We could spend all day talking about all the changes with this family, but it is once again a great time to be shopping for a new computer. Let's talk about the available options.
Starting with the easier one, we have a refreshed 24" iMac. It is as colorful as ever and just as slick as the original M1-equipped model. Apple leapfrogged the M2 in this model but left the rest of the computer untouched. Basically, if you want a new everyday computer for the family or light work then the iMac will fit in perfectly. Now, you just get the added speed and performance benefits of the latest M3 chip.
The rest of us will probably find the M3 MacBook Pros to be a bit more interesting. Apple took this opportunity to retire the 13" MacBook Pro with Touch Bar and replace it with a revamped 14" model equipped with the base M3 chip. This means the new starting point for the MacBook Pro is going to deliver huge improvements in terms of functionality and features beyond just a speed boost.
If you are looking for the more “pro” MacBook Pro models, then you are likely looking to step up to the 14" and 16" models equipped with the M3 Pro and M3 Max. These configurations still look the same as the past generations, but you can now get them in a new Space Black finish. Again, I'm not going to spend loads of time getting into specific improvements because they are mostly performance based—the M3 models are faster than the M2 and M1 chips and they absolutely destroy any Intel®-based Mac.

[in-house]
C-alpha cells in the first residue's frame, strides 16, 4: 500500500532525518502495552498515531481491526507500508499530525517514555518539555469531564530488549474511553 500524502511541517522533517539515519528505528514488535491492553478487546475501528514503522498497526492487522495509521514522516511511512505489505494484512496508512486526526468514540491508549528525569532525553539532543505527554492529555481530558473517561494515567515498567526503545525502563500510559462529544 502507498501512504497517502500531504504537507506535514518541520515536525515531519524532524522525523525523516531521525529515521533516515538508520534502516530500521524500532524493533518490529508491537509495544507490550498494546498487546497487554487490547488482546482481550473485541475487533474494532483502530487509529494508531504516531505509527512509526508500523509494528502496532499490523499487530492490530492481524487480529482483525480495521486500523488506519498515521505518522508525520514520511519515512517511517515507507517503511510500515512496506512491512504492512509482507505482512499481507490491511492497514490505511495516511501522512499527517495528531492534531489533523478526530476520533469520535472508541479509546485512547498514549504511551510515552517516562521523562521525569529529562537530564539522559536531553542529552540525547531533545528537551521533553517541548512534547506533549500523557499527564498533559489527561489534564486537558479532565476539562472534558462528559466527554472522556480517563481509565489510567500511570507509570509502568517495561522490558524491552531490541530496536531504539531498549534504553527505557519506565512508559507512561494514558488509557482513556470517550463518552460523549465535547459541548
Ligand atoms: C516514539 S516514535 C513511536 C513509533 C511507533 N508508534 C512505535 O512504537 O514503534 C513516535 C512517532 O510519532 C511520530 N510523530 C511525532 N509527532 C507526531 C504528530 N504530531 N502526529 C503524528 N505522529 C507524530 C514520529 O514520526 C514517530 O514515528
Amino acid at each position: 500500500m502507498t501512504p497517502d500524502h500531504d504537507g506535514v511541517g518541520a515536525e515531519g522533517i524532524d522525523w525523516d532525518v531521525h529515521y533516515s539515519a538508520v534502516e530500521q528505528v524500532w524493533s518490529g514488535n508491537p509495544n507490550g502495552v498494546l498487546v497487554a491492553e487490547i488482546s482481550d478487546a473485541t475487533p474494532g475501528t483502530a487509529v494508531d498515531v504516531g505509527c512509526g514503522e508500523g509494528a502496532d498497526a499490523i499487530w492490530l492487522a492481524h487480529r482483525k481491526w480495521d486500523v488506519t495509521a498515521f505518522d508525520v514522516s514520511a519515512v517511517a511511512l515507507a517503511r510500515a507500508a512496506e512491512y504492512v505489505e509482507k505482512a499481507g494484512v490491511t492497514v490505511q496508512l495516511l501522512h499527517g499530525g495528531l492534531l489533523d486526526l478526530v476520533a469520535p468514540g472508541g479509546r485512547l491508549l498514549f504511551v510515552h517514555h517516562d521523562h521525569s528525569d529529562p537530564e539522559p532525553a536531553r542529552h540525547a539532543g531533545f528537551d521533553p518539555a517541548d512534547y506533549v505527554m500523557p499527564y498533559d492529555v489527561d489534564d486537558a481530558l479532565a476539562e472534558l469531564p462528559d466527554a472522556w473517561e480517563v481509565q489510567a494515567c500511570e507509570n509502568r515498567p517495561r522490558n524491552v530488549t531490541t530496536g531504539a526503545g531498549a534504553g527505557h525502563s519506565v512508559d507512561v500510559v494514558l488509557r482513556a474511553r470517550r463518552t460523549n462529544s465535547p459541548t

While you shop for a new computer, you may want to keep a few things in mind. If you are coming from an Intel®-based Mac, you will see significant improvements in performance. Just upgrade. If you have a current M1 or M2 Mac you will see some changes, but unless you are feeling your computer getting sluggish with certain applications, you likely don't need to jump up to the M3 generation yet. I'd even still recommend picking up an M1 or M2 Mac today if you can find it for a good deal, since the performance is still quite excellent.
If you need help shopping for your next Mac, then please feel free to leave a comment, below, or contact our expert sales staff online, over the phone, or in the B&H SuperStore.
In other news…
COLBOR isn't yet a household name in lighting, but the CL60R LED Light is looking like a great new offering. Here's our hands-on review.
See you next week!